From April to Sept. 29, 2006, Mike served as a heavy weapons machine gunner in Delta Platoon, SEAL Team 3. During combat patrols he walked behind the platoon point man with his Mk 48 machinegun so that he could protect his platoon from a frontal enemy attack. Mike was also a SEAL communicator. On 15 operations, he carried a rucksack full of communications equipment in addition to his machinegun and full ammunition load-out. Collectively it weighed more than 100 pounds. He bore the weight without a single complaint, even in the midst of the 130 degree Western Iraqi summer.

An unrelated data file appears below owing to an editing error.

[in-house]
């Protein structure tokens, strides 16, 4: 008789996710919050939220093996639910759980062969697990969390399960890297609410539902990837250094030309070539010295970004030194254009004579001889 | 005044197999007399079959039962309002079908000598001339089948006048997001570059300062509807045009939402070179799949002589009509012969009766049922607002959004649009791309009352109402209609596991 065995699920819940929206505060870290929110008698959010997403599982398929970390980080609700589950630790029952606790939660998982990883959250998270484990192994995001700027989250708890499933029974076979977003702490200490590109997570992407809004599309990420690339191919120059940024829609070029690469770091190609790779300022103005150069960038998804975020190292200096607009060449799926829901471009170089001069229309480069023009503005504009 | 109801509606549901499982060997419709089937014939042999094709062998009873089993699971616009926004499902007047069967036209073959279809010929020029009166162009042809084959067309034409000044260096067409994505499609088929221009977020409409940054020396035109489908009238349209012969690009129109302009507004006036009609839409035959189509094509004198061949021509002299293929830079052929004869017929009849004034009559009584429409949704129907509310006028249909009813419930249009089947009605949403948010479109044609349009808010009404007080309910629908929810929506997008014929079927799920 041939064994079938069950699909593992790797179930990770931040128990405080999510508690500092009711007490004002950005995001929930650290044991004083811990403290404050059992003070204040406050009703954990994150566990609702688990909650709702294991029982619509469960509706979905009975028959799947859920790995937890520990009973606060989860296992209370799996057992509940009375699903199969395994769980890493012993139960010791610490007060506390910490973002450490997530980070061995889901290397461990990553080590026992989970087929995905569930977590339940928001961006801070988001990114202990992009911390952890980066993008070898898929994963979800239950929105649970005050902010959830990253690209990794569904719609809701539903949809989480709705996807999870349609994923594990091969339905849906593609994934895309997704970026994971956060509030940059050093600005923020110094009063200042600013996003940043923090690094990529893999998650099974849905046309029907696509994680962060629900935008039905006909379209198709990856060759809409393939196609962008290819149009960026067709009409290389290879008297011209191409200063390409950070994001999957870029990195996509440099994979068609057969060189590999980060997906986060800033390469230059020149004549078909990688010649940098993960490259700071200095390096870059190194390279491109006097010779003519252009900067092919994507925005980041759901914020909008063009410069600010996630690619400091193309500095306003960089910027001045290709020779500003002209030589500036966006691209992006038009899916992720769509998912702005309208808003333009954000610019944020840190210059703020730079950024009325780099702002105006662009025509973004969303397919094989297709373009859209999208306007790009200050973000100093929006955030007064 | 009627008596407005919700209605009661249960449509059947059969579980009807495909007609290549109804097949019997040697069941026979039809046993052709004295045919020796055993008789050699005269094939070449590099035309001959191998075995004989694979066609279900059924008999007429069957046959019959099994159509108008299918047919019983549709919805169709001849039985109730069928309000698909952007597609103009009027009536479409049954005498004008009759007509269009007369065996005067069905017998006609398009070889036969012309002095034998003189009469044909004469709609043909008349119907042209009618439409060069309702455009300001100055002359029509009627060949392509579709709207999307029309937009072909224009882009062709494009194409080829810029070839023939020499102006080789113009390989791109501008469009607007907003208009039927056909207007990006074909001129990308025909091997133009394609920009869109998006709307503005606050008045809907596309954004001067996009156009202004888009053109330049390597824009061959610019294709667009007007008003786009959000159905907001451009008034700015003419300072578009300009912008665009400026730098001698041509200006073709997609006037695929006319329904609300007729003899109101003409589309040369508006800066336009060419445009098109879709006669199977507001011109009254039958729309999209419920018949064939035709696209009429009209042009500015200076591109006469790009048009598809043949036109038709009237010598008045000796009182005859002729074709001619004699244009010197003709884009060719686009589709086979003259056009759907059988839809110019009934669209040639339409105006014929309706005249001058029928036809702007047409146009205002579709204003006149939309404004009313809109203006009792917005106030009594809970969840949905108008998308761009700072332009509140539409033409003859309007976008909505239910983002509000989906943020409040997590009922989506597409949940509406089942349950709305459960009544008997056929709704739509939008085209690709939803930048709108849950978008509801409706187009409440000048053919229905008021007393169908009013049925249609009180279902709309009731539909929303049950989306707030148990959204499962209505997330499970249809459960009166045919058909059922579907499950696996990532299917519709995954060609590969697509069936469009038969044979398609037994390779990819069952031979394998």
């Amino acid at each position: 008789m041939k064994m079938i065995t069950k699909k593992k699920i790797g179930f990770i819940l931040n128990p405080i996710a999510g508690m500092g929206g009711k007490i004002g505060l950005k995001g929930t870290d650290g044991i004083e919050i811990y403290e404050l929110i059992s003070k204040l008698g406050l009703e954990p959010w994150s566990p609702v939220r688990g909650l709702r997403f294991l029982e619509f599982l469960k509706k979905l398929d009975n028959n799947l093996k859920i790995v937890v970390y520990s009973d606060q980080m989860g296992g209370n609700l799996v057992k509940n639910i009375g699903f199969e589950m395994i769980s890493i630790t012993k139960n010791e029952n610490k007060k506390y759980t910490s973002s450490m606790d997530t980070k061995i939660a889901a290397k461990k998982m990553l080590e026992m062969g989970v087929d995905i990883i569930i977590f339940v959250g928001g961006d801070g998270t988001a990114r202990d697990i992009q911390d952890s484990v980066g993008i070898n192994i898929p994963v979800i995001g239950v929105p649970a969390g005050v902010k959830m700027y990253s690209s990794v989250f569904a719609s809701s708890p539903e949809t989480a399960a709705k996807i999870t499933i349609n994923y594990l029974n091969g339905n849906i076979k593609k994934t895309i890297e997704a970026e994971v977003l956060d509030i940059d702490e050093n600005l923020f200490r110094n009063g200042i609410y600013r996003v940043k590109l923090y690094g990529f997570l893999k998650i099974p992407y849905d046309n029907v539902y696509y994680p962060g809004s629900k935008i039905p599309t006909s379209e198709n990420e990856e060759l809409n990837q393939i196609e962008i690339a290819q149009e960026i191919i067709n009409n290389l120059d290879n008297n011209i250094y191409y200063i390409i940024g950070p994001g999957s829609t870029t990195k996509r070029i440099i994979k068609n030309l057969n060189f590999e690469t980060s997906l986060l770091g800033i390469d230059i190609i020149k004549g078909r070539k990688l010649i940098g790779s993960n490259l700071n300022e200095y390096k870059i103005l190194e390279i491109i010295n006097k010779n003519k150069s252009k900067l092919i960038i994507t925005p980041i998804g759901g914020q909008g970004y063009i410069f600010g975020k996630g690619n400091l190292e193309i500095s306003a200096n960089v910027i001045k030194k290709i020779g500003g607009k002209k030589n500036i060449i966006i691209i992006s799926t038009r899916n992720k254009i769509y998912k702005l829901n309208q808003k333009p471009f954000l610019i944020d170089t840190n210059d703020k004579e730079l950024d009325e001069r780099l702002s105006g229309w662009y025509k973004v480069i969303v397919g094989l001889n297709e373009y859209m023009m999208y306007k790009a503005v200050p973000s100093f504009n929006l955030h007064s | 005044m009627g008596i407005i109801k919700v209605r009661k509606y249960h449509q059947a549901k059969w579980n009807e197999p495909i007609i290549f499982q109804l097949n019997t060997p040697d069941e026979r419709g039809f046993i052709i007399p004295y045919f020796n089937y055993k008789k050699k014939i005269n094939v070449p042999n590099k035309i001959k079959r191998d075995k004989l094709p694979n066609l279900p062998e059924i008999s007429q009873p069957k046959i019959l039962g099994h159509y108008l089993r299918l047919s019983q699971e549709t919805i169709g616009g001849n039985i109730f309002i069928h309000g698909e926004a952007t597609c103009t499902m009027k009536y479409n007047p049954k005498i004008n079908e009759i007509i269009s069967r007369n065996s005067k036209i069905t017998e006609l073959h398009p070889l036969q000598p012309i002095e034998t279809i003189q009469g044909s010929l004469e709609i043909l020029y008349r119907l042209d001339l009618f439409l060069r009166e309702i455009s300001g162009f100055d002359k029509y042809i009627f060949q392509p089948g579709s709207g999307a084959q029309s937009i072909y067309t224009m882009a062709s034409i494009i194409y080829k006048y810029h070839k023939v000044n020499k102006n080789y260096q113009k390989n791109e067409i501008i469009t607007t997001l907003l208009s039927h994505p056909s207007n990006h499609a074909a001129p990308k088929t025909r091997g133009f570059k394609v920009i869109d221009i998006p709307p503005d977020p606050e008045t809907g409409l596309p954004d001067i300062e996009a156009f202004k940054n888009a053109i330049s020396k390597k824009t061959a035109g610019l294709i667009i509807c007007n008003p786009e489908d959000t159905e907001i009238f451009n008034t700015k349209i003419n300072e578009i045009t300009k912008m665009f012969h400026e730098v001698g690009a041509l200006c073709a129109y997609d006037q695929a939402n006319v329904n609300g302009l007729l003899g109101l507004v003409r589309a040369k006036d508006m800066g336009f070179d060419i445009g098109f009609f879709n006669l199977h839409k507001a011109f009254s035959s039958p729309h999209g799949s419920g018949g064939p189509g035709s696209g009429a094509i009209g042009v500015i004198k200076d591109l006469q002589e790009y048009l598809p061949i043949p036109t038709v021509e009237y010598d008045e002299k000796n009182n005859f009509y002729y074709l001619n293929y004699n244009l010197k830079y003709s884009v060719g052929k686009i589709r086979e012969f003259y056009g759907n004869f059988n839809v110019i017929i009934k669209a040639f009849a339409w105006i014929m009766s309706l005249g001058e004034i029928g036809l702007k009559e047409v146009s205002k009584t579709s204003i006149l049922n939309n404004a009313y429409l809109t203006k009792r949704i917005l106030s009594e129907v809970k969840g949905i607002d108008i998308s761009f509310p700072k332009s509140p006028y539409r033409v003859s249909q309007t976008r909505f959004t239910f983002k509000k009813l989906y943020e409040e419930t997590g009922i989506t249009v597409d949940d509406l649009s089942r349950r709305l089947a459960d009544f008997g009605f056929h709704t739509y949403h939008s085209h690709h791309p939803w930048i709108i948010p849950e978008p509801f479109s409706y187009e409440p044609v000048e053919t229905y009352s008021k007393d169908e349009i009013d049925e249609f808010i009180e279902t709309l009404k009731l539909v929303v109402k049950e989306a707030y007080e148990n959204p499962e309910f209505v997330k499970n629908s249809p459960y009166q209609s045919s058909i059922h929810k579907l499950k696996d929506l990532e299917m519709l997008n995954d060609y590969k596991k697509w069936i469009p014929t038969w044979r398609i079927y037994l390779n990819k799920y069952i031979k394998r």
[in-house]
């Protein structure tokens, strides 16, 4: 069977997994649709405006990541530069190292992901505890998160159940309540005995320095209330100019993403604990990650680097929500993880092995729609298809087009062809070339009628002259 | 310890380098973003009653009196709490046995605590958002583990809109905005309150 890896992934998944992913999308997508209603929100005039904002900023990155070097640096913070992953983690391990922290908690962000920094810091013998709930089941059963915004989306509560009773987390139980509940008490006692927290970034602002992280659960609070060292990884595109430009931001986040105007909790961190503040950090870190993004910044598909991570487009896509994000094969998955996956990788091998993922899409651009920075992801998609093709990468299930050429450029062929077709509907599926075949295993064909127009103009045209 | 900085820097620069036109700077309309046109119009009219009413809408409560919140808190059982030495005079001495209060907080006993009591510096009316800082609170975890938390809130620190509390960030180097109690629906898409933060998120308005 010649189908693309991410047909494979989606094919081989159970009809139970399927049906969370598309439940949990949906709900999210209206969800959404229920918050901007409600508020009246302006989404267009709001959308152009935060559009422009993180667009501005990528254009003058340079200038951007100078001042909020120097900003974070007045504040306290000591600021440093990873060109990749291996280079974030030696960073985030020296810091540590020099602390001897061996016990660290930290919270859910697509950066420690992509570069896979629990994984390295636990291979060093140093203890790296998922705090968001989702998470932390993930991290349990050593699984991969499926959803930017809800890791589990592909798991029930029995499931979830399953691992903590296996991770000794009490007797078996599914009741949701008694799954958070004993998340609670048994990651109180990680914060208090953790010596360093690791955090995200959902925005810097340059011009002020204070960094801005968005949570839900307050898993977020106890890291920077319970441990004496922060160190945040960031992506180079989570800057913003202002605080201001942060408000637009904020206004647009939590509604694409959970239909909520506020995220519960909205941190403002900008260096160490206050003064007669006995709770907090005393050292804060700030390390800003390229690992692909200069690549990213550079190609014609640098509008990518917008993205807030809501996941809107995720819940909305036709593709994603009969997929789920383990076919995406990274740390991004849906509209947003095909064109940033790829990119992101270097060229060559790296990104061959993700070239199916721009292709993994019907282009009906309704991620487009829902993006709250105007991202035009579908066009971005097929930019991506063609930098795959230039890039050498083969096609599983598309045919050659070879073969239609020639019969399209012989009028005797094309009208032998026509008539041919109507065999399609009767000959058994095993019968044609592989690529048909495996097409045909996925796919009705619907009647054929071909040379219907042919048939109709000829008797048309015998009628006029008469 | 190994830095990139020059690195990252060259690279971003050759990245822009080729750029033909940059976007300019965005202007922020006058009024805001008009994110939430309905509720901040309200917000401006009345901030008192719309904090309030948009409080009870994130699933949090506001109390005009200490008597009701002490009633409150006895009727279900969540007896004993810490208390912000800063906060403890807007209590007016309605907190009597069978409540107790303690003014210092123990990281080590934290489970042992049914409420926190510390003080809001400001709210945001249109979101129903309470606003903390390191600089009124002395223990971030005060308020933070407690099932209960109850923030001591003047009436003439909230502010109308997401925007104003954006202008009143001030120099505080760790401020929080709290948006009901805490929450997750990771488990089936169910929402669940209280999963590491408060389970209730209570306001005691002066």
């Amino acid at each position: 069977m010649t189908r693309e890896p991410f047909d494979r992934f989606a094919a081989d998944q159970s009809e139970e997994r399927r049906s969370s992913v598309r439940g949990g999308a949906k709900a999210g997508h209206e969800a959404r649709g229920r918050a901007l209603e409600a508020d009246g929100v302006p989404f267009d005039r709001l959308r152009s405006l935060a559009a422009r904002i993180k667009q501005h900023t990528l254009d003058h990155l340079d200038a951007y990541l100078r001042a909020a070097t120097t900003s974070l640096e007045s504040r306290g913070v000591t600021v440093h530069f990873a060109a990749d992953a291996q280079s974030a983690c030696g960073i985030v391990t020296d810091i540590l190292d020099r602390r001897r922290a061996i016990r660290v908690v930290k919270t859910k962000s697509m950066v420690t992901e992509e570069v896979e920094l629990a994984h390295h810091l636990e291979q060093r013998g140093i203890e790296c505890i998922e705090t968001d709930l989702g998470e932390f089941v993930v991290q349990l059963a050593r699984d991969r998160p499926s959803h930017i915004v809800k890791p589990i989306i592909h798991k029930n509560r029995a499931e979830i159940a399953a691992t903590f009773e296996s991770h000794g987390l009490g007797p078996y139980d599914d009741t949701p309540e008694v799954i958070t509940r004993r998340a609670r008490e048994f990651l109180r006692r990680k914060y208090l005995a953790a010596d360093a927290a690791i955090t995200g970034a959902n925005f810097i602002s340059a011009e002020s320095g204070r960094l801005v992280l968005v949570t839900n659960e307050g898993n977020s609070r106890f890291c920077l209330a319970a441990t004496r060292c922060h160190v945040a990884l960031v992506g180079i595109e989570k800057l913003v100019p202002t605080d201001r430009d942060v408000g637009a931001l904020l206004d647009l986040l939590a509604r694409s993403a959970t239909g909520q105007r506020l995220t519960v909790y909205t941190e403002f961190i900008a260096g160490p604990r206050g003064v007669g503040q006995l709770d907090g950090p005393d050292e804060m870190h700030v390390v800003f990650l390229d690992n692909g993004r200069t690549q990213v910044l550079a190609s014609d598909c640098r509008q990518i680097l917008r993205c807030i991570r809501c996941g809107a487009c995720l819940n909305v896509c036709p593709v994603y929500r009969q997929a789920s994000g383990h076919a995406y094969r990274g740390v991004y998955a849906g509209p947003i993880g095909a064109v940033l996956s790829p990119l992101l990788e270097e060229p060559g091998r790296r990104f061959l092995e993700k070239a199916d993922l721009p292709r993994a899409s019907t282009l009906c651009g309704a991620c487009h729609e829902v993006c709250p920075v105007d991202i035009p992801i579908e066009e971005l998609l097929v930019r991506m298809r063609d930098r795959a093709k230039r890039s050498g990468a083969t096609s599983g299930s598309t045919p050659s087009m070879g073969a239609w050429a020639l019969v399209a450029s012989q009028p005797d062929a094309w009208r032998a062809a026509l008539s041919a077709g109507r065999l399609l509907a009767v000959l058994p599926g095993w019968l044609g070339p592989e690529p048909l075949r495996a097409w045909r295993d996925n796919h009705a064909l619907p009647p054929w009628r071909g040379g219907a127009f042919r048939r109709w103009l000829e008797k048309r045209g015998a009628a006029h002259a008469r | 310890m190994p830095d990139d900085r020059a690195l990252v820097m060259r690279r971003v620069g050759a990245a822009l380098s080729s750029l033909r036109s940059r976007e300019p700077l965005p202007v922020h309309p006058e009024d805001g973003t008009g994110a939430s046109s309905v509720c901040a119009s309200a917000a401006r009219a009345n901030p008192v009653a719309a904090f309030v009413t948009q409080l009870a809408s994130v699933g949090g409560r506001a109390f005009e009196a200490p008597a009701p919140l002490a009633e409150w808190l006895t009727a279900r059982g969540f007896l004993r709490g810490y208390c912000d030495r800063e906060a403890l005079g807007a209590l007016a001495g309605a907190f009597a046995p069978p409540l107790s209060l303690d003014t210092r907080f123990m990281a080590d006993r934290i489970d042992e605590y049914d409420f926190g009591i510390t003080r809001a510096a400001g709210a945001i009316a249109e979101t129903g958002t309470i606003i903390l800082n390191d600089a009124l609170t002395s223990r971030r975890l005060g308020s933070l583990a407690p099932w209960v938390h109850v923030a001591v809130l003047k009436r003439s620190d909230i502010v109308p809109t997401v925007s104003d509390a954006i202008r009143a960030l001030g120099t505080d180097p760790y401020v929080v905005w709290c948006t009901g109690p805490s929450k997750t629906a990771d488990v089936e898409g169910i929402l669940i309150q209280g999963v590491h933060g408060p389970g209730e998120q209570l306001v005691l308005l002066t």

Mike and his platoon operated in a highly contested part of Ramadi city called the Maâ€™laab district. During their deployment, Mike and his fellow SEALS came under enemy attack on 75 percent of their missions. On May 9, 2006 Mike rescued a SEAL who was shot in the leg. He ran out into the street with another SEAL, shot cover fire and dragged his comrade to safety while enemy bullets kicked up the concrete at their feet. For this brave action, he earned a Silver Star.
The enemy could not deter Michael and his SEAL platoon. They fought in 35 heated firefights; during these incidents Mike shot tens of thousands of 7.62 millimeter rounds to cover Delta Platoonâ€™s movement through streets that seemed to be paved with fire. In the Maâ€™laab district, Michael perfected his skills as an urban machine gunner. Once he and his men established a sniper overwatch position, he deftly transitioned to his role as a SEAL communicator calling in tank support and transmitting enemy situation reports to the 1-506 PIR Commander.